Two Rivers High School Statement regarding the appropriate measures that would be taken to identify, support and protect unaccompanied asylum-seeking children (UASC).
Education is a protective factor for all children, especially those who are UASC. Many of those children will have been separated from their families, and find themselves in a new and different country, with many different expectations. Education will play a significant part in providing a sense of belonging and community to those children in need.
Who are UASC?
The UK home office defines unaccompanied asylum seeking children as people under 18 years old, who are applying for asylum, are separated from both parents, and not in the care of a guardian. Unaccompanied asylum seeking children and young people, who are usually between the ages of 13 and 17, have travelled independently into the UK or have been separated from their parents or carers to seek asylum from war, persecution - political or religious and situations of combat and torture. They are cared for by the local authority and therefore have ‘looked after child’ status.
Legislation and guidance states that all children in England have the same entitlement to education from the age of 5 to 16, regardless of immigration status.
Any child deemed to be in care, including UASC, are entitled to additional educational support through the personal education plan (PEP) and Pupil Premium Plus funding.
Such children, will also face specific challenges due to their legal status, age and their experiences, which often include trauma, separation and loss. It is highly likely that such children will require bespoke support, through a multi-agency approach.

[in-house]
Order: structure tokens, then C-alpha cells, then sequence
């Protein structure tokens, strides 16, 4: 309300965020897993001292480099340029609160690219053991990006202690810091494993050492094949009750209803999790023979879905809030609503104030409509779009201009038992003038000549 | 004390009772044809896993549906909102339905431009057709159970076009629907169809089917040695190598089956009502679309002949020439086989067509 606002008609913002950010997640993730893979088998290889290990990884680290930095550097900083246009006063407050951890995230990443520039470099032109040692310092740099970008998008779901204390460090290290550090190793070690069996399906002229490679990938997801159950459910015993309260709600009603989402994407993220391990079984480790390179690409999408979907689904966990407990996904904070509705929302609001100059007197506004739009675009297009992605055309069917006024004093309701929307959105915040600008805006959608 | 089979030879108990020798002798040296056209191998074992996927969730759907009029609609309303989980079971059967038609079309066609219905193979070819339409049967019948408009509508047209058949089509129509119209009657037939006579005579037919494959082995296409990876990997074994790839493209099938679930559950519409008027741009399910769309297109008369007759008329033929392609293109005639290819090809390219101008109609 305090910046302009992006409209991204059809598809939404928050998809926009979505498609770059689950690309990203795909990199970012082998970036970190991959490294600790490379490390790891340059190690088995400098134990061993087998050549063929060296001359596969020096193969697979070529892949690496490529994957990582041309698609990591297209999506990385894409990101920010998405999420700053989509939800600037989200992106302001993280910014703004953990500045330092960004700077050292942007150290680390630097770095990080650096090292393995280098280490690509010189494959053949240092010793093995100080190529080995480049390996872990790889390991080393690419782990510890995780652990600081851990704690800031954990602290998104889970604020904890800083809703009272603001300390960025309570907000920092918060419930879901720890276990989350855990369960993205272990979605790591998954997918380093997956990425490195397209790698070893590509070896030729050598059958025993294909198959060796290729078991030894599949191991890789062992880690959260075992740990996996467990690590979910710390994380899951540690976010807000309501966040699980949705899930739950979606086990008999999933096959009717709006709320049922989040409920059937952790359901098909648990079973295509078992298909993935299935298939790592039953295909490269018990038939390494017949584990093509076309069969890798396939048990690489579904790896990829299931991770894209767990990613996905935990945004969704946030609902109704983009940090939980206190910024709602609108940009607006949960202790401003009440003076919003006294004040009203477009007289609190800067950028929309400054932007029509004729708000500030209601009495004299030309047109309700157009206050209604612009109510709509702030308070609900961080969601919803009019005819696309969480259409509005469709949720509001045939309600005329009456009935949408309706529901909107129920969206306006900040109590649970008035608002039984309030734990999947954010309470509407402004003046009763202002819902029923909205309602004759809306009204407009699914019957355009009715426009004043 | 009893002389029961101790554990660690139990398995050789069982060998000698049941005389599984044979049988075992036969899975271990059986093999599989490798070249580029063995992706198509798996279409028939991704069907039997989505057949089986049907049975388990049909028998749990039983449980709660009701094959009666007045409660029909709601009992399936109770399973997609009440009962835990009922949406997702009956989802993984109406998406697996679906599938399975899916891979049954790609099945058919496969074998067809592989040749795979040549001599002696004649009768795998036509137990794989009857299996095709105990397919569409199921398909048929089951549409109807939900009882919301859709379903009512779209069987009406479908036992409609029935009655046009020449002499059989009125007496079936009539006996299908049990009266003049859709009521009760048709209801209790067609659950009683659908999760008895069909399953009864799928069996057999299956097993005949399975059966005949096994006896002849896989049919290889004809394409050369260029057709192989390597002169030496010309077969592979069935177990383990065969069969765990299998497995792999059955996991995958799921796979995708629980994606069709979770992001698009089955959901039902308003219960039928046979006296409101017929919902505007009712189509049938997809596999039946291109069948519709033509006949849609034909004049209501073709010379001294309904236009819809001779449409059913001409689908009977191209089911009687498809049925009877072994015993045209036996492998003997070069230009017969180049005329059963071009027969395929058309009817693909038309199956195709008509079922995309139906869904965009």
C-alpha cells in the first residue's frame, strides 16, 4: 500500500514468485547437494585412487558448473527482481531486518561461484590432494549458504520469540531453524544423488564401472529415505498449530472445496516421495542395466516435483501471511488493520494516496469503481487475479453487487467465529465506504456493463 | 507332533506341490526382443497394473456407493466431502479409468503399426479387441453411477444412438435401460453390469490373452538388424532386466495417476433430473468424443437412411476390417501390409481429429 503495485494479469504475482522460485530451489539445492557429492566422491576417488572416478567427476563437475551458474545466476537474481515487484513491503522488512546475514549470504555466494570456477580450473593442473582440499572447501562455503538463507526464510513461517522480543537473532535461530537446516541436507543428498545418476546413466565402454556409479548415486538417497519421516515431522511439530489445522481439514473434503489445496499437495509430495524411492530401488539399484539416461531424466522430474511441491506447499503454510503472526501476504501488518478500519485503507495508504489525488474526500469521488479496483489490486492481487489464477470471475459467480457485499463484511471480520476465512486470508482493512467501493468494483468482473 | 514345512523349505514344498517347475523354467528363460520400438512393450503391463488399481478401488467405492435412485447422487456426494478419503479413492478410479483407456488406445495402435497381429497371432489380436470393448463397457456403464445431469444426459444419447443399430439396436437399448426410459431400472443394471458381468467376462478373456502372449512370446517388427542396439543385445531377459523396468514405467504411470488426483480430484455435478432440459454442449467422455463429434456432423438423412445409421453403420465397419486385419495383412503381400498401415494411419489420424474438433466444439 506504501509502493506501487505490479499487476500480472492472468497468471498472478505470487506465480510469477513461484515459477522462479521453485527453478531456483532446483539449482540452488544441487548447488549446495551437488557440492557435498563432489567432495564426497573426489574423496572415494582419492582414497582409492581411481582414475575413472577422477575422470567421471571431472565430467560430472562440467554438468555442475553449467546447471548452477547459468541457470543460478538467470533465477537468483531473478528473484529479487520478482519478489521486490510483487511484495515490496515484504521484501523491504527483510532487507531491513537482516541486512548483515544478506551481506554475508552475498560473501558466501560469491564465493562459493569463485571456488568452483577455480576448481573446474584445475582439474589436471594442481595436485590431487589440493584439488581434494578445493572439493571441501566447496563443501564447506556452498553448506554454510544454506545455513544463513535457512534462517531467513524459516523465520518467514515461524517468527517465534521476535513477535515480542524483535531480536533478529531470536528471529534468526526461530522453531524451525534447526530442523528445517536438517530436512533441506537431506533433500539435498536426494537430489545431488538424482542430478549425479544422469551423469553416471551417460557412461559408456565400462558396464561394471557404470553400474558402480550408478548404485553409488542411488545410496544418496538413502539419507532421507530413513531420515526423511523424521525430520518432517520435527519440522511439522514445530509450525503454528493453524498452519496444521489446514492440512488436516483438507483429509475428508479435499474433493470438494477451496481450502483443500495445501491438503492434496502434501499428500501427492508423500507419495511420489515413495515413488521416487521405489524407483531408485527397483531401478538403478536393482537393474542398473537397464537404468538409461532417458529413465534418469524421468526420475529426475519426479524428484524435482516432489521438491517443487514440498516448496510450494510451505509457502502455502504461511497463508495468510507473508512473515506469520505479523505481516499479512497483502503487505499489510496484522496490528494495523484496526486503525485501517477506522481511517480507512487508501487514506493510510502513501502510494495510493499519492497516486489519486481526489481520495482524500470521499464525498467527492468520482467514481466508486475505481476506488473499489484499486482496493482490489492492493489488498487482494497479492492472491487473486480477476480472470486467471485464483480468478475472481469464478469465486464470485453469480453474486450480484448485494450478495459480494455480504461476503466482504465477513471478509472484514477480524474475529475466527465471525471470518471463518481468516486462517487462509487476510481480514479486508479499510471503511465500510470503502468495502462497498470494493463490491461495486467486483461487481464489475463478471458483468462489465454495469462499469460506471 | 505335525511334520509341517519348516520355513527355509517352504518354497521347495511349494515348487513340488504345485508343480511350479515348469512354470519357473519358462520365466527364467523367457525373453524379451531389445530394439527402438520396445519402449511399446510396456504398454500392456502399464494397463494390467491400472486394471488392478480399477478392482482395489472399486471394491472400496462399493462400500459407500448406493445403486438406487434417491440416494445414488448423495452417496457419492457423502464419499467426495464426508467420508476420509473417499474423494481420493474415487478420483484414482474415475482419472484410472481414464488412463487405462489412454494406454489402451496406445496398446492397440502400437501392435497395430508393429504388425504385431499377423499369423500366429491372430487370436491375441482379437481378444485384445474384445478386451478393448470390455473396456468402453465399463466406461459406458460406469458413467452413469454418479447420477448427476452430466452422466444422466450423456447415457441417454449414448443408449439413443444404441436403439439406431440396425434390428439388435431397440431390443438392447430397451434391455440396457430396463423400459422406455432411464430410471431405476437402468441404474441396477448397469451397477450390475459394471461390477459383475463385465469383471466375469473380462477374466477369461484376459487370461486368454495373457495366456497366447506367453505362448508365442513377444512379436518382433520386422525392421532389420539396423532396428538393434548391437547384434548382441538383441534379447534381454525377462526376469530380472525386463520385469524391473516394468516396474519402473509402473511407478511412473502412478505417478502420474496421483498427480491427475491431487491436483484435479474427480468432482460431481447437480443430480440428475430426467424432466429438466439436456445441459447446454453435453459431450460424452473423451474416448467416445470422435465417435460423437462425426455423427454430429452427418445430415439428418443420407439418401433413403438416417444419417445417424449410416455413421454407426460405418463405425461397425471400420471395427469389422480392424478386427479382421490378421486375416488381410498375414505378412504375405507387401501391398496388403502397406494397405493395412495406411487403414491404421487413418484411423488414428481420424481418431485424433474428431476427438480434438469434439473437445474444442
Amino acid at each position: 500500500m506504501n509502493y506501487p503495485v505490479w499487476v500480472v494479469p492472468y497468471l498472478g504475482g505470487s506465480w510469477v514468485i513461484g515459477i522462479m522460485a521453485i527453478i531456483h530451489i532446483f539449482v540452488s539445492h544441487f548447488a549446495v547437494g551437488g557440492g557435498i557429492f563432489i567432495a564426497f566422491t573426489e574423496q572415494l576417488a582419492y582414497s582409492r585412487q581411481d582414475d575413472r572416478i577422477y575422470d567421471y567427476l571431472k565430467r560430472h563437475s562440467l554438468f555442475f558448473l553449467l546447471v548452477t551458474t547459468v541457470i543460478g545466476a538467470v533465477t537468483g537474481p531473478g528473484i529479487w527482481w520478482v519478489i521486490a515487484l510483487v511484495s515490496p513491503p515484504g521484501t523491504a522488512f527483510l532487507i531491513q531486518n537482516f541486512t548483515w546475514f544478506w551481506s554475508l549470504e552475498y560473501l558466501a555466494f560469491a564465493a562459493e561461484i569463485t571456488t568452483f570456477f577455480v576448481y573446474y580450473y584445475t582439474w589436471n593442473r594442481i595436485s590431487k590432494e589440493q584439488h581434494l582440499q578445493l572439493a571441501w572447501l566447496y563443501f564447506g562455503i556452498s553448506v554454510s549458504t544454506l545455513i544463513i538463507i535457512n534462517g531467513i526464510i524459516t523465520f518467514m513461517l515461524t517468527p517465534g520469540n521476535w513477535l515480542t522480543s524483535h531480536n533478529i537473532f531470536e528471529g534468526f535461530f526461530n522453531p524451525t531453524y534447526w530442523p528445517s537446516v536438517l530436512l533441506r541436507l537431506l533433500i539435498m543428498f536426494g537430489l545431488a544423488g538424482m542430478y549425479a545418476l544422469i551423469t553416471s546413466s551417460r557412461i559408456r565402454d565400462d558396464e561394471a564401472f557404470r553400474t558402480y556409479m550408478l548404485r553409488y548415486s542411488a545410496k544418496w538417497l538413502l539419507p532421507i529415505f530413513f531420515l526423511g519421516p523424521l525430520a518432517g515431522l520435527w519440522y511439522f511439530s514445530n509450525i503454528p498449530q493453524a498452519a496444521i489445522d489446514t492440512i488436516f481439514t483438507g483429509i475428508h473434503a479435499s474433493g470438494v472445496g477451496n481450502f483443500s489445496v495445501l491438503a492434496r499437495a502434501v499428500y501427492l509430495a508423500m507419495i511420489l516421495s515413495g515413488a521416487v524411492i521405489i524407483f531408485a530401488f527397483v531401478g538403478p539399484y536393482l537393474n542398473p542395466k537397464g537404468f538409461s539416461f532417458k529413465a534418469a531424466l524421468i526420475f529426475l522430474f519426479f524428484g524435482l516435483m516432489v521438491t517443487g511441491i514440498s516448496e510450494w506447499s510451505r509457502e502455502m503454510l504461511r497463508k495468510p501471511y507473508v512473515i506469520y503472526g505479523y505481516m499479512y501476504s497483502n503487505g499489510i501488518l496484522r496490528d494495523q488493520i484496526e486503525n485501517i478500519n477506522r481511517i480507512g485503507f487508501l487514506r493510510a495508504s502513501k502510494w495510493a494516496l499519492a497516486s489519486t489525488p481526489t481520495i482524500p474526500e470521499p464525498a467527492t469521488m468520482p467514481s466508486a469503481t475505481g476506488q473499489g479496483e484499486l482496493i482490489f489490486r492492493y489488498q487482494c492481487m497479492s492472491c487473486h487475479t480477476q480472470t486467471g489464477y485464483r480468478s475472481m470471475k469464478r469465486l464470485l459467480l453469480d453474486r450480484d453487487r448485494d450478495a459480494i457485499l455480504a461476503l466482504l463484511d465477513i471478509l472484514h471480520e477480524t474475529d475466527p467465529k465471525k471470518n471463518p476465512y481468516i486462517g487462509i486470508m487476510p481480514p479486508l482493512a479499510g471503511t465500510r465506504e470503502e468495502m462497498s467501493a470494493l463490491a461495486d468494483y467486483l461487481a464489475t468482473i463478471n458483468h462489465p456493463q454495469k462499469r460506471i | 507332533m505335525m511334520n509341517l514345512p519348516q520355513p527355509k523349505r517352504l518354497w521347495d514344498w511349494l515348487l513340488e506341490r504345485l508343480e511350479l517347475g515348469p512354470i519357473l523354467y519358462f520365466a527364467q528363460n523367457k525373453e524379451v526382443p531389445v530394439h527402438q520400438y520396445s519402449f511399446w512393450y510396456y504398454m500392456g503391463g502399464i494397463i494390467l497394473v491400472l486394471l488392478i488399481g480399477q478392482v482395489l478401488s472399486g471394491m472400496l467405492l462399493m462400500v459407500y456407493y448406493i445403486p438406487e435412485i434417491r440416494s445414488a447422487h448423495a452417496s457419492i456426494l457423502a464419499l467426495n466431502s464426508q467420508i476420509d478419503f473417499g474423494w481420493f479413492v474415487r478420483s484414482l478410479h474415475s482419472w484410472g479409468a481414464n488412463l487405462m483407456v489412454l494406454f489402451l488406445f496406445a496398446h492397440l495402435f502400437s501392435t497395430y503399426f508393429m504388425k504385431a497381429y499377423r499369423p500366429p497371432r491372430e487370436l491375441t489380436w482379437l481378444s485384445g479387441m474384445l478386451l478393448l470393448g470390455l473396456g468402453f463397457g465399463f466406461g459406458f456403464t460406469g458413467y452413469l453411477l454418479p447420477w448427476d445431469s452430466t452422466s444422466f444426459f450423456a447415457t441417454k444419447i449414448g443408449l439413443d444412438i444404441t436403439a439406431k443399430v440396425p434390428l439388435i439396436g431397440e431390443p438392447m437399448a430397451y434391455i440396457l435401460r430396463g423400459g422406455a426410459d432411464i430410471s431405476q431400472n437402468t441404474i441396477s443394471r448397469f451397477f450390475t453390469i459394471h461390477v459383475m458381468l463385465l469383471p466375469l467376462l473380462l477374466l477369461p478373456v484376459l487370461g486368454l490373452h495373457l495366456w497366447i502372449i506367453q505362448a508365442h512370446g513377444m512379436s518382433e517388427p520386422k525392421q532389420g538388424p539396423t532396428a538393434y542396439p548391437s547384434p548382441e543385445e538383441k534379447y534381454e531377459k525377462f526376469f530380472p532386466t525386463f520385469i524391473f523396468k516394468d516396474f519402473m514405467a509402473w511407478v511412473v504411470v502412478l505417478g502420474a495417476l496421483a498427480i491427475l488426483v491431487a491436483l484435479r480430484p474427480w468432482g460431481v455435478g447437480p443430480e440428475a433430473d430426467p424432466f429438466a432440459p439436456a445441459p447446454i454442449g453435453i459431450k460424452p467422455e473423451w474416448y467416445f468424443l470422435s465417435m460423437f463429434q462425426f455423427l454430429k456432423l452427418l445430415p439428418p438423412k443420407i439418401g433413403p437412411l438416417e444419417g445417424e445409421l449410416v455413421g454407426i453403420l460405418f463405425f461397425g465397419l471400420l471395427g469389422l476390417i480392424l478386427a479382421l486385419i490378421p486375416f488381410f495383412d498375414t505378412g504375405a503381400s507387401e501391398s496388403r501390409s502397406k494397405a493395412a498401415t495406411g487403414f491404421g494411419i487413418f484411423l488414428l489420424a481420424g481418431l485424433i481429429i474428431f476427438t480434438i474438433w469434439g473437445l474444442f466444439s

Factors to consider to support and protect the UASC:
1. The asylum process
There is often a degree of uncertainty regarding immigration status and therefore the child’s future. Two Rivers High School will support such students regarding attending legal appointments, working with external agencies such as social workers and advocates, promote an inclusive culture and so develop the staff and student understanding of the process. The school will also seek to support the child’s emotional and academic progress, specific to the needs of the child. This could be through a bespoke timetable to allow for catch up sessions, and having a person to talk to.
The safeguarding team at Two Rivers High School will work with all relevant external agencies to ensure that the child is safe. Staff will be aware that the child may be in the country due to trafficking and exploitation, and training has been provided to all staff on these areas. We will work with experts on how to keep the child safe whilst at school, and any concerns that have not previously been identified will be reported to relevant authorities.
Two Rivers High School is aware that there may be barriers to learning, which may include: language, culture, social, and emotional needs. Staff will review the barriers for the student and work with external agencies to support the child as best they can. This could involve support via the EAL service at Staffordshire LA. Prior to starting school, it will be essential that background information is established, to make the transition as smooth as possible for all. A checklist can be found at the back of this document.
The UASC will be provided with a key adult, who will have oversight of the child’s transition and progress over time. Through monitoring and checking in, that adult can then provide feedback to staff to try to limit the barriers further.
It may also be positive to assign a peer buddy or small group, to support the UASC at the start of their transition.